Whether a child who was abandoned at birth and later adopted was entitled to Malaysian citizenship by operation of law?
CCH & Anor v Pendaftar Besar Bagi Kelahiran Dan Kematian, Malaysia
[CIVIL APPEAL NO. 01(f)-35-11-2020(W)]
- In 2004, the Appellants adopted an abandoned infant (“Child”) who was born at Hospital UKM Cheras. At that time, the identity of the child’s birth mother was unknown.
- During the adoption registration, the Appellants listed themselves as the Child’s biological parents and provided the relevant information to the Respondent.
- In 2016, when the Child was applying for his MyKad, the Respondents declined to issue the Child’s MyKad on the grounds that there were discrepancies in the information provided and that there were reasons to believe that the Appellants were not the biological parents of the Child.
- The Respondents had also asked the Appellants to surrender the Child’s first birth certificate and a second birth certificate was issued.
- In the second birth certificate, the Child’s parents’ information was listed as ‘not available’ and the Child’s citizenship status as ‘yet to be determined’.
- The Appellants obtained an Adoption Order from the High Court in Penang and reapplied for a new (third) birth certificate from the Respondent which was eventually issued.
- However, the Child’s citizenship status on the third birth certificate was changed to non-citizen and was issued on a pinkish-red certificate indicating coding for non-citizen.
- This in essence rendered the Child a non-citizen and since he was not a citizen of any other country, the Child was effectively stateless.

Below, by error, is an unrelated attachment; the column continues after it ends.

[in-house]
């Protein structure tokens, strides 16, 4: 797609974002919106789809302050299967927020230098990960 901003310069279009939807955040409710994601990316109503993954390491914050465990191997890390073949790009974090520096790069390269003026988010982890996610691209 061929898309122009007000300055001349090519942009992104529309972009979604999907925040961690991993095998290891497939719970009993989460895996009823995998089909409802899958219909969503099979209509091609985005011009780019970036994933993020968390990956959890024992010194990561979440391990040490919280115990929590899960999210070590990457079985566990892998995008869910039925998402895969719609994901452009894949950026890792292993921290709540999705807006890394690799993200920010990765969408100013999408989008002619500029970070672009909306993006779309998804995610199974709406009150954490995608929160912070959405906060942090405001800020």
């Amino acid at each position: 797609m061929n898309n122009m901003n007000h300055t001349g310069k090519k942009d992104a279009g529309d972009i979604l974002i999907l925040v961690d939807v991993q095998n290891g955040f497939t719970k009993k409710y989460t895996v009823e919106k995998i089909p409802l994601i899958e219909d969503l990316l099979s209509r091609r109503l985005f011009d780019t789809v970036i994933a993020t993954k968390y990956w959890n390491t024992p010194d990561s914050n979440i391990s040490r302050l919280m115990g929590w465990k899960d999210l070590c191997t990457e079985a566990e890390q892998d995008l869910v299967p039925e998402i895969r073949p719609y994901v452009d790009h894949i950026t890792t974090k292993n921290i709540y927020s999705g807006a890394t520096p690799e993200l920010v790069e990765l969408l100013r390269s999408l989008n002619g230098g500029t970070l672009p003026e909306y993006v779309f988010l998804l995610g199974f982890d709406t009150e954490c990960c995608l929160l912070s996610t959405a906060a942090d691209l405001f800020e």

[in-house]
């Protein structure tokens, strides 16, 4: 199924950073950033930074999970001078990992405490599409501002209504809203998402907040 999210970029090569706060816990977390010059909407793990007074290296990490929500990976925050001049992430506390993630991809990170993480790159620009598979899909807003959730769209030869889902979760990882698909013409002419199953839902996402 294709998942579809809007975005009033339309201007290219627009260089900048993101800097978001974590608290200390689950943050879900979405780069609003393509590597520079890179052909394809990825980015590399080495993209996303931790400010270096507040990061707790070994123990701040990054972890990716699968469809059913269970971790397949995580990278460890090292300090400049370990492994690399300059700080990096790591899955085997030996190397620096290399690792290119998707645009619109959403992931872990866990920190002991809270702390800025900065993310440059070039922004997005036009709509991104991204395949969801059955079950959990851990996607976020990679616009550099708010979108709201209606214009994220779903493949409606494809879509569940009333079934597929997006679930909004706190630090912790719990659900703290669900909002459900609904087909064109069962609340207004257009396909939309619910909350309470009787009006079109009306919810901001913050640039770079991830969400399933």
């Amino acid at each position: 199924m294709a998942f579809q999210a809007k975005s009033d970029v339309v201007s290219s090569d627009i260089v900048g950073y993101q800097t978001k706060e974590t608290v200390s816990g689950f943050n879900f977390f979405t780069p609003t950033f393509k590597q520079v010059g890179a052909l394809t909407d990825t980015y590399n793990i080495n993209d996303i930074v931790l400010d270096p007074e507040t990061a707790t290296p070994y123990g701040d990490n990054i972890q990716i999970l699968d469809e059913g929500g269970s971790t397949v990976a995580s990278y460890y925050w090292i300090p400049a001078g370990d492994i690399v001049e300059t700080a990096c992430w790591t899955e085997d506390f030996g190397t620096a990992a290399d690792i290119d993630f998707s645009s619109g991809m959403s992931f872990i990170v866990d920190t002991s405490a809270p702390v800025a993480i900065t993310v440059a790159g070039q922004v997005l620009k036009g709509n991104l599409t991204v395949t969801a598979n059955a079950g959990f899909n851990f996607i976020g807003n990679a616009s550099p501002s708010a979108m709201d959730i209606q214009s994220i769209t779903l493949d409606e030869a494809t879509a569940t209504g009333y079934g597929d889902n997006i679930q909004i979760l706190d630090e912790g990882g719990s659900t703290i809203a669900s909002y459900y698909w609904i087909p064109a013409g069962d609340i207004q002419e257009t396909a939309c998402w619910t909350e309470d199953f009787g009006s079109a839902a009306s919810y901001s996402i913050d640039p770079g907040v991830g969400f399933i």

- The Appellant filed a judicial review at the High Court and subsequently an appeal at the Court of Appeal, both of which were rejected. They then appealed to the Federal Court.
FEDERAL COURT DECISION – APPEAL ALLOWED!
- The Federal Court examined s. 1(a) of Part II and s. 19B of Part III of the Adoption Act 1952 in which the operative words in s. 19B states ‘any new born child found exposed in any place’ – the learned panel held that the broadest possible interpretation of the word ‘found exposed’ was taken, thus meant to include a child abandoned at the place of birth by the birth mother whose identity is unknown.
- The Federal Court held that any person (i.e the Respondent here) who claims that the child was not ‘found exposed’ or otherwise abandoned by the mother, bears the burden of showing the identity of the child’s biological mother and that the mother is not permanently resident at the place of the finding.
- In the current case, the Respondent has not been able to discharge that burden.
- Therefore, since the Child here was found abandoned in Malaysia, it is presumed that he was born to a mother permanently resident in Malaysia and that the Child was entitled to citizenship by operation of law.
- The Federal Court went on to state that this case is now precedent on how the Ministry of Home Affairs and the Respondent ought to deal with all such future cases within the context of abandoned new born children – the burden is on the Respondent to properly investigate to determine the status of such child’s biological parents or mother.